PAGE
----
Commentary: Teen, Drug & Human Trafficking Concerns in Hilo

Commentary submitted on behalf of Brenda Olcott, mother of the child that I reported missing on my blog two days before police put out a missing child report, but removed after she was found:

Aloha Mayor Kenoi and Ms. Shigemura,

As Mayor Kenoi requested in an informal conversation with me, I would like to arrange a meeting with him to discuss my experiences surrounding my daughter’s abduction in November and to share lessons learned so that another child and family can be spared this tragic life changing event.  Thank you for your help raising awareness about human trafficking and youth drug abuse by arranging for this conversation.  I hope that this email will help provide background for why this conversation is so important.

Five years ago when my father became pastor of Church of the Holy Cross, we chose to call Hilo our home because I wanted my daughter to grow up in a nurturing community. I went to work for Hospice of Hilo and became active in the community, giving back through volunteer work with the YWCA and Hilo Jaycees.  Representing the YWCA, I have repeatedly advocated on Capitol Hill for VOCA and helped to secure appropriations for the YWCA sex assault services in Hawaii.  Aware of the many issues facing our youth and families, I worked with United Way to begin dialogue between the Boys & Girls Club, YMCA and YWCA to identify ways these organizations can effectively work together in developing youth programs.  I care a great deal about our community.

*****, my 15 year old daughter, also dove into community activities.  In addition to volunteering with me at the YWCA and with Jaycees, she played soccer, danced, and volunteered at Imiloa.  This past fall she enthusiastically started 9th grade at Hilo High School.  A good student, she was quickly befriended by a group that had more than friendship in mind.  We have since learned that one of the “friends” she made is actually a scout for an active drug and prostitution ring.  We have learned that (she) was recruited, introduced to meth, taken away at night while we slept and returned before we woke up, until the night she wasn’t returned.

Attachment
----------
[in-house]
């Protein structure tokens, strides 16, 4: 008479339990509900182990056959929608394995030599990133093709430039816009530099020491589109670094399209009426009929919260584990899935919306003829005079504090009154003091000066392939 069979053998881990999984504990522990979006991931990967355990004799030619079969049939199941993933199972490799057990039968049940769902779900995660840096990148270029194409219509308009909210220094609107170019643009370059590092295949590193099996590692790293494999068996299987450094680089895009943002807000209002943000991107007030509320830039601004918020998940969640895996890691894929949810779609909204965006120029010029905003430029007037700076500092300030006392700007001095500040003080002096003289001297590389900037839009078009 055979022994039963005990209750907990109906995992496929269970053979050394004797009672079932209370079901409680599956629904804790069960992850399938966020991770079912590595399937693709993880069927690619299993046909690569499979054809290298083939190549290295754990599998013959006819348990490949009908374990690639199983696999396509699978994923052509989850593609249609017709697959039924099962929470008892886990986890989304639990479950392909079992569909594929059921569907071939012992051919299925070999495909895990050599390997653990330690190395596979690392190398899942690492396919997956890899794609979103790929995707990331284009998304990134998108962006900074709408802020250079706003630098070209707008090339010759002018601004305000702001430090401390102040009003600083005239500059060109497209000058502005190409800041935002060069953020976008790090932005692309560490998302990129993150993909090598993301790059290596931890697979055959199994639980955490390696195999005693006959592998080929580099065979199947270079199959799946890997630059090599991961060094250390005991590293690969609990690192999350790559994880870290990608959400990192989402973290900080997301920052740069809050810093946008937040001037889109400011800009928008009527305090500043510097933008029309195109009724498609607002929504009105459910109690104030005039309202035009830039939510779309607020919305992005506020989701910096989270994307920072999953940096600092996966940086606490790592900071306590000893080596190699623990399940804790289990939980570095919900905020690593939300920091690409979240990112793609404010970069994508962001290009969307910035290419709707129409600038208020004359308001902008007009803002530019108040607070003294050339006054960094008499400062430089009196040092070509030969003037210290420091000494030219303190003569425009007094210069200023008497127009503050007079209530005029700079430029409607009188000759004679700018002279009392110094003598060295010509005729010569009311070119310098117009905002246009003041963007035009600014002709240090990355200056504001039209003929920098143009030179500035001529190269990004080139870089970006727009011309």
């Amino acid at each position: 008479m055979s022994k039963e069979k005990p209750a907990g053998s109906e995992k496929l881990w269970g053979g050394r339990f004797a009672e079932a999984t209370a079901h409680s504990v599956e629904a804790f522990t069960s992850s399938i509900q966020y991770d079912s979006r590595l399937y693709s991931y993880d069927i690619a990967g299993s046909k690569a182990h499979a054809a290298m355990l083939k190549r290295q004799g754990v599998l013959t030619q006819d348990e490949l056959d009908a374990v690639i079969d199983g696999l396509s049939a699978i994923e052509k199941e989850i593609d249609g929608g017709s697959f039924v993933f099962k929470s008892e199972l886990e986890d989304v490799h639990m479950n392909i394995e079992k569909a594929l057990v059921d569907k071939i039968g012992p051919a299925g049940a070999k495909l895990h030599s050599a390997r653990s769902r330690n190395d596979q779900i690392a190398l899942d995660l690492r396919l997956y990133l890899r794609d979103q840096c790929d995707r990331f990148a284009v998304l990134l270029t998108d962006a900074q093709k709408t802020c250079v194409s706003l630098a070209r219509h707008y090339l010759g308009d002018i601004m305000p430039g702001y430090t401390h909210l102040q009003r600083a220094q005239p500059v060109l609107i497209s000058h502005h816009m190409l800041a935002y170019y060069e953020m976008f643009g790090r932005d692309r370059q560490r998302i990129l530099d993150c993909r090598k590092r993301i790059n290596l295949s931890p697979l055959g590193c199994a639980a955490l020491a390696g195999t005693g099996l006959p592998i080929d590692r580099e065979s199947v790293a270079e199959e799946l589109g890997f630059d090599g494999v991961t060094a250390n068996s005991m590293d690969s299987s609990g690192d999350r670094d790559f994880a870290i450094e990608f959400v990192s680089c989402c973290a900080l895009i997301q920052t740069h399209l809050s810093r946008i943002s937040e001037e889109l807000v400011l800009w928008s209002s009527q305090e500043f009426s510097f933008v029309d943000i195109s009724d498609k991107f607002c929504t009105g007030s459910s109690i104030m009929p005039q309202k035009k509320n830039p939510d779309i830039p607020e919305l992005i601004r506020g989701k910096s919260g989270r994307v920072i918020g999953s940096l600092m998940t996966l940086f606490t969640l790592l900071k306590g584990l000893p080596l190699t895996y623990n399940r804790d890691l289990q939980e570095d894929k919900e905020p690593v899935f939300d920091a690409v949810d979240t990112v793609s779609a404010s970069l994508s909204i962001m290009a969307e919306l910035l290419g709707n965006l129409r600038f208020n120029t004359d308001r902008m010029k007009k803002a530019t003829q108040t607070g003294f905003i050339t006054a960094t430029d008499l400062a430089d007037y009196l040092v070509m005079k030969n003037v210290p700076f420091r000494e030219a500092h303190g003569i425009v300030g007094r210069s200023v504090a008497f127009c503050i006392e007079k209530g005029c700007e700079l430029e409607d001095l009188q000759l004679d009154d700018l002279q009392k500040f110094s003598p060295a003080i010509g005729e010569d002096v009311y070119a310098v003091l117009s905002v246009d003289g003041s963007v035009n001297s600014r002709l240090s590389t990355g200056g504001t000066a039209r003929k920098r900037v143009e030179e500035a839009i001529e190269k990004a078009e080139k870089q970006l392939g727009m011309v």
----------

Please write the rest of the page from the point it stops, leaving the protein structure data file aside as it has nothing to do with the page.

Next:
Following hundreds of leads, she was found 3 days later through a grassroots community effort.  The night she came home was the first time we had seen her high.  She thinks she was gone a few hours.  During the search we learned that there were rumored plans to take her off island and sell her into prostitution.  At 48 hours missing, friends hoping she would be alive began to look for her body. In the three days her appearance was transformed, her hair was cut and colored, her clothes discarded and replaced, and she lost 10 pounds.  She returned to us addicted to over 15 different drugs.  She was offered money for sex and her organs.  Her one call home she was told to keep short so that it would not be traced.  Healing is now a very long journey.  She is now in an 18 month program which is focusing on trauma recovery, helping her find sobriety and to cope with the experience of multiple rapes and violence.  The drug addiction she battles most now is “4-MMC” which kept her functional and numb.  This drug, created in Israel in 2007 and now banned in many countries, is being produced on our island.  It’s my understanding that the plan is to sell this synthetic meth-cocaine compound from our community to the world.

During the experience I was told by police officers that runaways are “unofficially the lowest priority” because it is such a chronic issue.  We were told no action would really be taken for 30 days.  This message was reiterated by community members and other families who had experienced the same response by police.  It is definitely a chronic issue (2008 HPD numbers attached). It is one that can be addressed.  We have had an extensive interview with Captain Medeiros at HPD to share our experience.  Addressed effectively, treating disappearances as a “high priority” would send a message of deterrence to both youth and perpetrators.   In this, case, it would have sent a message to the perpetrators that you cannot just take a child.  I understand that the official policy is to treat runaways as a high priority, to question circumstances.  It is a policy that needs to be practice.  Days after she was returned, a 14 year old girl disappeared under eerily similar circumstances.  It took 3 weeks to find her.

When an arrest was made in (My Daughters) case, the only charge was “custodial interference.”  Although we had passed on all information learned during the search, there was very little follow up.  The woman pleaded “no contest” and was sentenced to one year probation and 60 days with credit for 16 days served and 44 days stayed.  She was fined $130 ($55 to the Crime Victim Compensation Fund and $75 probation fee).  (My Daughters) recovery is a lifetime.   Rehabilitation will cost about $140,000.  We requested a temporary restraining order while She was missing, it was denied and we were never notified.  I only learned of the sentencing when I initiated a call to the Office of the Prosecuting Attorney to inquire what was happening with our case.  It was a week after the sentencing took place and she had been released, we had received no notification of any kind.